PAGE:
In short, much less of money is moving in and out of mutual funds, as uncertainties to the business caused by the regulator continued. In February last year, UK Sinha, then the CEO of one of the largest mutual funds, UTI, became the regulator. But this seems to have no difference so far. Indeed, investors are investing in even less, fund companies seem listless and distributors seem to have no interest in selling mutual funds.

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COMMENTS

manoja

5 years ago

@ DG,

Representing the interests of Distributors of MF is not narrow interest. Here is why.

I was into mutual fund sellling in a big way before the commissions were scrapped. Subsequent to the scrappin of commission, there was simply no incentive for me to go out and canvass for the sale of mutual funds at all. Clients are not willing to pay a service charge every time they put some money into a fund. And to service them without any revenue stream was not possible for me.

It was then I decided to become a sub broker with a leading brokerage house. I made all my clients in mutual funds to open a trading & demat account with this broking house. Started advising them actively on the equity market. And on each delivery trade when the clients are charged a brokerage, I get a share in that. My average earning since the last couple of years has exceeded the commission I used to earn by selling mutual funds.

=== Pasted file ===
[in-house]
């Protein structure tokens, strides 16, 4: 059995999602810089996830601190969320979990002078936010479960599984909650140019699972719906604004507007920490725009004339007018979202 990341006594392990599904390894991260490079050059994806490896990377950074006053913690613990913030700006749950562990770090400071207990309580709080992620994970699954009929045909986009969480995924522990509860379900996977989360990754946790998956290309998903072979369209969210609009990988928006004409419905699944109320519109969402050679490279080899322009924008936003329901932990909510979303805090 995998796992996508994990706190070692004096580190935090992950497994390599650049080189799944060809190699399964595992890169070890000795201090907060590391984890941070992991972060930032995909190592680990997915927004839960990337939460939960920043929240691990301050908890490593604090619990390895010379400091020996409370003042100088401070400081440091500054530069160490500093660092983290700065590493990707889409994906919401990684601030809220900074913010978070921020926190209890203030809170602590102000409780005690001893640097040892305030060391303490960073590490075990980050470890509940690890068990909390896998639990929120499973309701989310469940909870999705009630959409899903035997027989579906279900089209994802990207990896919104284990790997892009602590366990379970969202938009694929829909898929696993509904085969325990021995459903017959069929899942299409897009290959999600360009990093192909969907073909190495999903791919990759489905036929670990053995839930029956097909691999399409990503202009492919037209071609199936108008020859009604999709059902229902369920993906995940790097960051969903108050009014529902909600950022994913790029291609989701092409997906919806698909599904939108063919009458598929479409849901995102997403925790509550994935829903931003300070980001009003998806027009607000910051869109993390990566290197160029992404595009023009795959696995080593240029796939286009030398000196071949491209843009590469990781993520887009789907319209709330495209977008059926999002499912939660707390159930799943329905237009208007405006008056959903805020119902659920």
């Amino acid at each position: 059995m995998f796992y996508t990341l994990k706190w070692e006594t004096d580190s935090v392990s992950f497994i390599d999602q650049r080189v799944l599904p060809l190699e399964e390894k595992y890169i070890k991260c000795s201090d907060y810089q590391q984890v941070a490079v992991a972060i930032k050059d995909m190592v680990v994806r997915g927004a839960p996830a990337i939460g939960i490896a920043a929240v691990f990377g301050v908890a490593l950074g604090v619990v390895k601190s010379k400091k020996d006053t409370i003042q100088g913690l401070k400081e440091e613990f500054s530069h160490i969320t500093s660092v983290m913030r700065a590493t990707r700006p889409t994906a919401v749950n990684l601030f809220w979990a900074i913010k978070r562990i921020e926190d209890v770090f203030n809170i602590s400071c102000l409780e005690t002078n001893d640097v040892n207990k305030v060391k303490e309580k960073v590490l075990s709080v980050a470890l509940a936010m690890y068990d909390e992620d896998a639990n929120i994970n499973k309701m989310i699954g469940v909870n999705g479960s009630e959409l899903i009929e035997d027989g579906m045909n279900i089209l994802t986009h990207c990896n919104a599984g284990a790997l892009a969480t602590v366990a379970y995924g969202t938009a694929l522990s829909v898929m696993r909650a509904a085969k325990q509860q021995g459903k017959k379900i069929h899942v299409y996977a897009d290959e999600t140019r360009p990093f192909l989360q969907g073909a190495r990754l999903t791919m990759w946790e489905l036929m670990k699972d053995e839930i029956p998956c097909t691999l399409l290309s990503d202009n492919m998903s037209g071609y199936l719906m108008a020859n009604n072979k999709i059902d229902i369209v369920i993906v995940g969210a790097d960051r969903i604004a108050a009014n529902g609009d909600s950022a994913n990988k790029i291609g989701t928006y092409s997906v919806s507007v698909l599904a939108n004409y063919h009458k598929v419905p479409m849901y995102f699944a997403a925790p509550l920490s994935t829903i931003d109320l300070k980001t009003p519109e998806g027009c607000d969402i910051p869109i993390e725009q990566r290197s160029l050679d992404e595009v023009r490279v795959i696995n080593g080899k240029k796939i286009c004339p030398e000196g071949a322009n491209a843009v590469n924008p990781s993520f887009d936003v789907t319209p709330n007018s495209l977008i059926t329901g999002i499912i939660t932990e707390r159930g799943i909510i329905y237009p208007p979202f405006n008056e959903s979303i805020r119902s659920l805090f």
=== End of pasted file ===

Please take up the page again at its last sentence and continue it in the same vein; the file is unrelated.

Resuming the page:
And in the last three odd years, all my clients have only taken out money from mutual funds with no fresh investments made.

May be there are thousands of distributors like me who have found alternate channels to earn money and who have shunned mutual funds totally. This is the main reason why fund houses are not seeing any incremental investments in their schemes.

Deepak R Khemani

5 years ago

Well it is because Mr Sinha came from the industry every one felt that he would turn things around as he would have understood the problems faced not only by the distributors but the AMC's and the investors also, but alas things have moved very slowly and as regards to investors booking profits it is normal, as investors have waited for 4 years at a stretch and have seen zero or even negative returns in many equity schemes so this sudden burst of liquidity which has caused prices to rise from 20% to even 50-60% in many scrips, it is only logical that they will book profits and lock in high interest yields in debt and with the current political uncertainty it will take a brave heart to invest now, although this is the time when buying and remaining invested will actually give decent returns in the "LONG TERM"

pravsemilo

5 years ago